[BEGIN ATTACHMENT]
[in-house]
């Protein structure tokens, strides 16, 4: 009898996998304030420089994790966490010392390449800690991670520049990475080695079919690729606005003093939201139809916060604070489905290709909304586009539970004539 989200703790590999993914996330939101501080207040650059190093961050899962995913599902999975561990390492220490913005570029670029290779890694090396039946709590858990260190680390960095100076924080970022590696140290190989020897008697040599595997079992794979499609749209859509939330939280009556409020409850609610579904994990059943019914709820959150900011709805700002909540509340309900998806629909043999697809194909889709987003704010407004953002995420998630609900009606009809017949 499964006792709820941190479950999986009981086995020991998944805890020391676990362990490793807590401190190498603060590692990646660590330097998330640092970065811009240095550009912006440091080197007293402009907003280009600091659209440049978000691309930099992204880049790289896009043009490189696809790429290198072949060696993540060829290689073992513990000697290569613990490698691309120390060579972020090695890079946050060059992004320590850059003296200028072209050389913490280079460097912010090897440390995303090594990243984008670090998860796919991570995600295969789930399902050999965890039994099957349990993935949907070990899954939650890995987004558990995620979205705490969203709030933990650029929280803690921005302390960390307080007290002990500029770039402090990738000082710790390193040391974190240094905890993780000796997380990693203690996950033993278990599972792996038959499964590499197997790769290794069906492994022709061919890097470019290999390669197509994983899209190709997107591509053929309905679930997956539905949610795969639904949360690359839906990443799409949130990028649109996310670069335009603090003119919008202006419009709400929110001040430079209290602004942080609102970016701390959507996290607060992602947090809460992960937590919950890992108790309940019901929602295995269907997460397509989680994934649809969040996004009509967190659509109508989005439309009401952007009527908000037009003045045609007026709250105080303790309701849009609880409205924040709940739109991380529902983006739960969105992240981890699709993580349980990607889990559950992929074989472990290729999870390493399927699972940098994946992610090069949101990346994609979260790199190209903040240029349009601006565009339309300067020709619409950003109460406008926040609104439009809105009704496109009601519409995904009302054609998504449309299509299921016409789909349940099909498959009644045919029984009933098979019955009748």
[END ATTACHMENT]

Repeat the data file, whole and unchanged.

[in-house]
């Protein structure tokens, strides 16, 4: 009898996998304030420089994790966490010392390449800690991670520049990475080695079919690729606005003093939201139809916060604070489905290709909304586009539970004539 989200703790590999993914996330939101501080207040650059190093961050899962995913599902999975561990390492220490913005570029670029290779890694090396039946709590858990260190680390960095100076924080970022590696140290190989020897008697040599595997079992794979499609749209859509939330939280009556409020409850609610579904994990059943019914709820959150900011709805700002909540509340309900998806629909043999697809194909889709987003704010407004953002995420998630609900009606009809017949 499964006792709820941190479950999986009981086995020991998944805890020391676990362990490793807590401190190498603060590692990646660590330097998330640092970065811009240095550009912006440091080197007293402009907003280009600091659209440049978000691309930099992204880049790289896009043009490189696809790429290198072949060696993540060829290689073992513990000697290569613990490698691309120390060579972020090695890079946050060059992004320590850059003296200028072209050389913490280079460097912010090897440390995303090594990243984008670090998860796919991570995600295969789930399902050999965890039994099957349990993935949907070990899954939650890995987004558990995620979205705490969203709030933990650029929280803690921005302390960390307080007290002990500029770039402090990738000082710790390193040391974190240094905890993780000796997380990693203690996950033993278990599972792996038959499964590499197997790769290794069906492994022709061919890097470019290999390669197509994983899209190709997107591509053929309905679930997956539905949610795969639904949360690359839906990443799409949130990028649109996310670069335009603090003119919008202006419009709400929110001040430079209290602004942080609102970016701390959507996290607060992602947090809460992960937590919950890992108790309940019901929602295995269907997460397509989680994934649809969040996004009509967190659509109508989005439309009401952007009527908000037009003045045609007026709250105080303790309701849009609880409205924040709940739109991380529902983006739960969105992240981890699709993580349980990607889990559950992929074989472990290729999870390493399927699972940098994946992610090069949101990346994609979260790199190209903040240029349009601006565009339309300067020709619409950003109460406008926040609104439009809105009704496109009601519409995904009302054609998504449309299509299921016409789909349940099909498959009644045919029984009933098979019955009748």